I finally found some time to run my first Fourth Edition Dungeons & Dragons game during my mini-spring vacation last week. My daughter Emily had recruited a couple of her highschool friends to join us, so counting my three children, we ended up having a five person group. The party mix was fairly balanced, the group was composed of: an Eladrin Bard, an Elf Druid, a Goliath Warden, a Dragonborn Ranger and an Elf Wizard.
I ran the party through the introductory adventure "Raid on Loudwater" found in the Forgotten Realms Campaign Guide. Using Dundjinni mapping software, I created and printed out a map to represent the market square where most of the action was to take place. If you haven't used the Dundjinni software before I highly recommend it, using this application, I was able to create a pretty accurate representation of the map from the book.
My oldest son and daughter had already participated in a D&D Game Day event with me, but the other players were all completely new to the game. So I let them know that we would all be learning on the fly and might miss some rules here and there as we became more familiar with the game.
I noticed something in my game that I noticed when I participated in the Game Day event. Combat in 4th Edition takes FOREVER! It's nice that every character has a selection of powers and something to do on every turn, but for some reason it seems that damage just isn't lethal enough. The non-minion NPC's can hang around for a very long time. Granted my memory may be fuzzy, but I don't remember 2nd edition D&D taking this long to resolve combat. In fact, I recall being able to clear half a dungeon in one night's worth of play. I am not sure this is possible with the current edition.
Of course there are some factors that may have contributed to the longer combat. Neither I, nor my players were overly familiar with all the powers, but I don't think anyone took an unreasonable amount of time to select and use their powers. There were a couple of times I had to quickly look up some rules, but I remember doing this in older editions as well. Also, I don't remember any players sitting around doing nothing (except for two that became unconscious towards the end of the battle, but even then, they were making saving throws.)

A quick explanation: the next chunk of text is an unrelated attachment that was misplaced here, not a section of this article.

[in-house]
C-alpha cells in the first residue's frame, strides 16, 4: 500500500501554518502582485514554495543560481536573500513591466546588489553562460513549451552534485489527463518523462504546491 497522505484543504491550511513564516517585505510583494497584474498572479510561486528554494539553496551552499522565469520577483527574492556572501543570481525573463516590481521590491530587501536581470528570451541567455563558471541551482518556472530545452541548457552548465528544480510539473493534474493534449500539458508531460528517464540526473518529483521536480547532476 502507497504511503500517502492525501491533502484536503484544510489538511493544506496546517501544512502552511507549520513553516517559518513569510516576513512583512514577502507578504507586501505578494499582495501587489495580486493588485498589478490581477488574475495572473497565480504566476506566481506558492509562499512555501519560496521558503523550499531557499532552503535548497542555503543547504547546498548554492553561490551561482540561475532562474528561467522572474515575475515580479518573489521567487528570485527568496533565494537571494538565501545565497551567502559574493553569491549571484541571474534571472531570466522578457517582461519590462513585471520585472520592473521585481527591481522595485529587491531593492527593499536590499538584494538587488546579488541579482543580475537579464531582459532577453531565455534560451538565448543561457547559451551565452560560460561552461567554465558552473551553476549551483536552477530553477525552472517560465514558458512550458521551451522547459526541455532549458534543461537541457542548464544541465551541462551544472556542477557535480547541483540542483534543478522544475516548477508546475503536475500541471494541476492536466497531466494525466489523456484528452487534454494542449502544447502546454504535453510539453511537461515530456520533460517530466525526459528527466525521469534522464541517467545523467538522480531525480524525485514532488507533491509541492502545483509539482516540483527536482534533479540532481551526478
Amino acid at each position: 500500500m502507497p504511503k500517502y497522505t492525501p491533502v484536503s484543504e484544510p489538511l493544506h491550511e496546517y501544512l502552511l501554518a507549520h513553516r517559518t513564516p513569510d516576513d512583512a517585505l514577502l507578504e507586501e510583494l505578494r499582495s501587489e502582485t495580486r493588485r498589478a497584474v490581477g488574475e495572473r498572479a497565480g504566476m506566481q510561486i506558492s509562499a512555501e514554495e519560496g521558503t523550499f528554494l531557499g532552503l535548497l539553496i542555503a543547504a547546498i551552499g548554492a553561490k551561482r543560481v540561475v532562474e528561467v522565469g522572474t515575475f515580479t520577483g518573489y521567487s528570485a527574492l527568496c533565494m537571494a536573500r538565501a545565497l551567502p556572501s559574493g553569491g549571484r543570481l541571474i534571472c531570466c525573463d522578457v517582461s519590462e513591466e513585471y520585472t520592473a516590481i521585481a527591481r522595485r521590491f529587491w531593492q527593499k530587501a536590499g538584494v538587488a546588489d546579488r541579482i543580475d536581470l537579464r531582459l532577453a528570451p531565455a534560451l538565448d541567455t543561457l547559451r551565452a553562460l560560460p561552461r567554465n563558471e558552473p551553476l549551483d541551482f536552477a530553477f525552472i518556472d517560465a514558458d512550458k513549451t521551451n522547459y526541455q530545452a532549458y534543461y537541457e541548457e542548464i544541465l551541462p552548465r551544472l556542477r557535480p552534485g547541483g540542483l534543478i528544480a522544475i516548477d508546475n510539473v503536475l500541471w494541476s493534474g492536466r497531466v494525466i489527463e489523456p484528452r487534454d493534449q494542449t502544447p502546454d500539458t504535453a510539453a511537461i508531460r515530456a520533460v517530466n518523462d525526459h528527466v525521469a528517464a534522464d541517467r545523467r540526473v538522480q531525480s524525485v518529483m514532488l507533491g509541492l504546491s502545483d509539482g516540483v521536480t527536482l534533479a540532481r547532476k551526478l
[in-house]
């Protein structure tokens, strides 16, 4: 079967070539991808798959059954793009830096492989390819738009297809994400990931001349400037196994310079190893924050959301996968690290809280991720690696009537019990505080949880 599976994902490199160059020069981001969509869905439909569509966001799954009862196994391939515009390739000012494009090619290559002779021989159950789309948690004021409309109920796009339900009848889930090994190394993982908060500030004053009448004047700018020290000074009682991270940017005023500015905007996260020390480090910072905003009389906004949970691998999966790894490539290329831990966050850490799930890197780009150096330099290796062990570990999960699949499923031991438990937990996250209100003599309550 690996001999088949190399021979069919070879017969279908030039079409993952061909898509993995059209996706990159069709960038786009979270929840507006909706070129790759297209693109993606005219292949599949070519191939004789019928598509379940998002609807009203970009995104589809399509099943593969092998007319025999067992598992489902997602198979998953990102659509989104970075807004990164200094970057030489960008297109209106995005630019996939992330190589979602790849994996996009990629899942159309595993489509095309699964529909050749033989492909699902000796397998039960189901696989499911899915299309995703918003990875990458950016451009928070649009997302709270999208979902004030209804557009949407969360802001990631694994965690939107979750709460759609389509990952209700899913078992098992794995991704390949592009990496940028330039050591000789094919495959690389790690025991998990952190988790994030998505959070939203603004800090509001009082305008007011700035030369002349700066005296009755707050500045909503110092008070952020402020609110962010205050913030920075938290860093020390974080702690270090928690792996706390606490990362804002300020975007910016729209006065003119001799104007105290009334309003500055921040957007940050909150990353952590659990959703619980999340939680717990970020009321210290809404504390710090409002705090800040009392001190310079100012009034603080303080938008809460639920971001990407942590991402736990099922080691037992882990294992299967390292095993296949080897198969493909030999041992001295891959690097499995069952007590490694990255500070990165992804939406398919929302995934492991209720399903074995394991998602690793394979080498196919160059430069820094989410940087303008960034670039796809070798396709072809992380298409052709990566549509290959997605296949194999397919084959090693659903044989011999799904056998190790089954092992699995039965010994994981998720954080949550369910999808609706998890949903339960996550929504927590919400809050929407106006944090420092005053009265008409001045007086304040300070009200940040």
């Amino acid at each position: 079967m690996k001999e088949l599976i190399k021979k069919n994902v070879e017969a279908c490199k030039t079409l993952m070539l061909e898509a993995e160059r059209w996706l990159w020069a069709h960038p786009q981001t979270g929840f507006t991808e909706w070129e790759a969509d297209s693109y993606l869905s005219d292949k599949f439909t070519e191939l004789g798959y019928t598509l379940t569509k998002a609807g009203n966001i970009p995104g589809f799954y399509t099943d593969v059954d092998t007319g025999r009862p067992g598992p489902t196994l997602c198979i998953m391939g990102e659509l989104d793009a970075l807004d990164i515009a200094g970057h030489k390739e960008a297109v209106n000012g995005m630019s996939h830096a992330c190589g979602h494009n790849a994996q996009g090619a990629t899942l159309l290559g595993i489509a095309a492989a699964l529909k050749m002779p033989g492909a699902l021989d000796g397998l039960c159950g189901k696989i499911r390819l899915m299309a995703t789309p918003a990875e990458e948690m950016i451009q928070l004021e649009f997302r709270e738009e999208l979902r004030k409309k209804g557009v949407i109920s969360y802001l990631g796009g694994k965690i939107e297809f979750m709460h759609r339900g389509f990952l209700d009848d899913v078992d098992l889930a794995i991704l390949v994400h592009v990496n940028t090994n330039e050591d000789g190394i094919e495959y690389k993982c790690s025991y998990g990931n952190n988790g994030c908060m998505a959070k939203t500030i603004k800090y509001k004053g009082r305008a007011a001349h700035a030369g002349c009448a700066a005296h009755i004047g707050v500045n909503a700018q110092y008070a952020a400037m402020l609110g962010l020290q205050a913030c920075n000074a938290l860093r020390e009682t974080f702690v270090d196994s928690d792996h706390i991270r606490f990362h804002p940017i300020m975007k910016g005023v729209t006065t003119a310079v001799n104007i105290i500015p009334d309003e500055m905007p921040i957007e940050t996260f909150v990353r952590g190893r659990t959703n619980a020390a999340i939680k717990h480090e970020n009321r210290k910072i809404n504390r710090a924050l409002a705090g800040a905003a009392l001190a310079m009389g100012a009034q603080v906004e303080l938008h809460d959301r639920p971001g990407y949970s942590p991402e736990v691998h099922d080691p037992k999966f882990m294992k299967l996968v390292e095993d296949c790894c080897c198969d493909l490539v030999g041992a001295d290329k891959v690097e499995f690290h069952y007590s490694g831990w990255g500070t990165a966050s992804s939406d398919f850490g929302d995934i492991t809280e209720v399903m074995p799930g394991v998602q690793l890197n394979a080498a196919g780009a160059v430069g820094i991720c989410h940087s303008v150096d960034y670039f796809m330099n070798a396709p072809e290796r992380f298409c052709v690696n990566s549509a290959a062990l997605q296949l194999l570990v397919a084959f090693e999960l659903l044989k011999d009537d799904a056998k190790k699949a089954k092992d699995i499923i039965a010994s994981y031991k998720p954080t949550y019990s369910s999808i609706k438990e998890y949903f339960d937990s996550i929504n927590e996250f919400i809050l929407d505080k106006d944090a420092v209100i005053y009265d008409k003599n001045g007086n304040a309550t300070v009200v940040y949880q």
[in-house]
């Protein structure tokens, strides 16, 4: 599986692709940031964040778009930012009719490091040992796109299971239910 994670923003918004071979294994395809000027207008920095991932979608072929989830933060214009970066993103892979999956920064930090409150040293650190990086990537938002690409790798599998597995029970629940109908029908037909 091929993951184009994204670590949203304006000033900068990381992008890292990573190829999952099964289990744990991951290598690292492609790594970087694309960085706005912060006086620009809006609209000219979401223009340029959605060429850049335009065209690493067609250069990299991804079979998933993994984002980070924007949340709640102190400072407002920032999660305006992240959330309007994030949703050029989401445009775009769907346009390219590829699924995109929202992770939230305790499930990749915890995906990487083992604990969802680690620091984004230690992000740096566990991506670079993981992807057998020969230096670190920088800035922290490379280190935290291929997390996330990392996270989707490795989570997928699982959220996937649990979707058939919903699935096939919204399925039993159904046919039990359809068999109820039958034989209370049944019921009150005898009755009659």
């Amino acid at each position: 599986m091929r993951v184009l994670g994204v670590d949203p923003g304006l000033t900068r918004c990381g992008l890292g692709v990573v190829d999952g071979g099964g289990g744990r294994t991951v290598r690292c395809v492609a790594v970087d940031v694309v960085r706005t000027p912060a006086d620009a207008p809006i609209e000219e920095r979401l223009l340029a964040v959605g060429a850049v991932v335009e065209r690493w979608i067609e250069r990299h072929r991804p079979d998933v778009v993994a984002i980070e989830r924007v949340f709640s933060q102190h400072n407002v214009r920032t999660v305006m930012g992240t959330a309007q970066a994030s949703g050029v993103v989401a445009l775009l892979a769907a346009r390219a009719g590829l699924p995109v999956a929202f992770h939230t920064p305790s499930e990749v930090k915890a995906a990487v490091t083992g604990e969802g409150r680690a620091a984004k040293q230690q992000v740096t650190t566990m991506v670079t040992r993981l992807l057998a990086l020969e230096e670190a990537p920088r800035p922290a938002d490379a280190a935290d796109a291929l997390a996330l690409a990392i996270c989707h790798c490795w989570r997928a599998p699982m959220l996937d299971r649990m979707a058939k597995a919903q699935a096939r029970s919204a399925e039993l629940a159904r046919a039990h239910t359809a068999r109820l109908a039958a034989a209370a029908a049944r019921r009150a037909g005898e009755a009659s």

After the session, I had a brief discussion with the players and made some recommendations and observations regarding the battle. First of all, the party spread itself out too thin, with almost every character taking on a separate opponent. They also failed to concentrate on what I considered the most dangerous threat to the party, a high level controller (goblin hexer). I am wondering if it will become necessary for one of the players to switch to a striker character in order to add more of the firepower that seemed to be missing. I encouraged them to come up with power combos between their different characters that might enable them to quickly chain together their attacks and mow down more of the non-minion creatures they encounter.
It's still a learning process for all of us, but I think everyone had a good time (I know I did) and I think it will get better next time. I am letting them go back through the power selection process and discard or reselect their powers now that they've had a chance to see how the character powers work, hopefully with an eye towards useful combinations.
I have read other blogs dealing with shortening combat in 4th Edition, but I really do not want to make any wholesale house rule changes to the system until I've run through it a few more times and see if the combat pace improves with experience. Stay tuned for the results!
On a side note, I have created a twitter account for this blog. You can find it at: http://twitter.com/ResGamer